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To ask for help on how to thank my mum

(10 Posts)
corrianderisthedevil Fri 03-Nov-17 12:45:44

My Mother is THE most kind, generous and caring person in my life and she helps me in so many ways - childcare, emotionally, financially when I'm skint and I'd be utterly lost without her. I am 33 and have an amazing Husband too, but my mum has done something recently that warrants a big thank you gift/gesture and I'm stumped.

I've done nice things for her in the past such as taking her on nice trips away, thoughtful gifts, cards and flowers but now I'm looking for an extra thoughtful gift so please hit me with any fantastic ideas you may have........

Thank you in advance!

Gazelda Fri 03-Nov-17 12:51:09

A photo book filled with pics from places you’ve been / things you’ve done together?

LemonShark Fri 03-Nov-17 12:51:44

A letter. Telling her everything that makes her the perfect mum for you. Big extravagant gifts and material goods don't convey gratitude and love anywhere near as much as simple heartfelt words do. I guarantee you a letter explaining why you're so glad you got to be her daughter and what she's taught you will go so much further than a weekend away or a piece of jewellery.

My mum is dead and I imagine she'd have loved while alive to hear the kinds of things I say and think about her now she's gone. Take the opportunity to tell her while you can.

19lottie82 Fri 03-Nov-17 12:53:31

I agree with LemonShark, my mum died kind of suddenly earlier in the year and it really upsets me I never really thanked her for all the sacrifices she made for me.

puglife15 Fri 03-Nov-17 12:54:01

She sounds great and you sound grateful. Lovely.

Have you got any old camcorder / film footage of you and your mum when you were younger, up to present day? How about making a short film (you could even narrate over the top of it about memories and how she's been there for you if you're feeling cheesy) set to a favourite song/ piece of music?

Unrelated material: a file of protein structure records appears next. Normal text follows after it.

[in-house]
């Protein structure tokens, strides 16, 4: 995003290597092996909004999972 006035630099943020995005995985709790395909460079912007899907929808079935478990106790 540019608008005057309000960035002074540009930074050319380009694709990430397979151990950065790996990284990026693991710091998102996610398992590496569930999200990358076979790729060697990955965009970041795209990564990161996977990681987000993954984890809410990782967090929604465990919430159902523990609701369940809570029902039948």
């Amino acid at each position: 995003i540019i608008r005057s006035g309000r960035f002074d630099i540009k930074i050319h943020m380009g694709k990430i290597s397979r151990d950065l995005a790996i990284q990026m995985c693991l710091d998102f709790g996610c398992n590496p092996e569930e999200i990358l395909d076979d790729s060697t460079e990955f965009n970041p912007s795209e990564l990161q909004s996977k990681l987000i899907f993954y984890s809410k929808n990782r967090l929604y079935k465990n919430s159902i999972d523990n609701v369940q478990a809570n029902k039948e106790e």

Cornettoninja Fri 03-Nov-17 12:55:25

I think a letter is a lovely idea.

Wouldn't hurt to give it her at a spa though! wink treat her to a day out doing something you know she loves or would love to do.

Afternoon tea? Spa? Driving a Porsche round a race track? Horse riding?

ConciseandNice Fri 03-Nov-17 12:57:31

If my adult children wrote me a letter which was even half as kind as you sound towards your mum, I would read it daily.

NotNowBernard1 Fri 03-Nov-17 12:57:41

I don't think she needs gifts or gestures. Just tell her how much she means to you. Though I think she probably knows.

StayAChild Fri 03-Nov-17 13:25:04

Agreed with some of the sentiments of PPs. I am a Mum doing similar to your Mum. I wouldn't want my DC to spend money on me, but a card/letter saying why you love her and the things she does will go a long, long way to making her feel special and appreciated.

Also, spending nice times with her will mean the world, I know it does to me. My DD fosters a very close relationship with my DGCs and I, even though we're at opposite ends of the country. It's priceless to me.

corrianderisthedevil Fri 03-Nov-17 15:45:49

Thank you all, you've all given me exactly what I needed - and lemonshark you are absolutely right. If I try and say the thank you out loud to her she just brushes it off as nothing so a letter is absolutely he best way to go about it. I think I'll take her out to a local spa for the day and then give her the letter there.

Photo/video montages are a great idea too but I recently edited a mish mash of old photos and video messages for her 60th birthday so have exhausted that one.

Off to pen a letter......

Thank you all!

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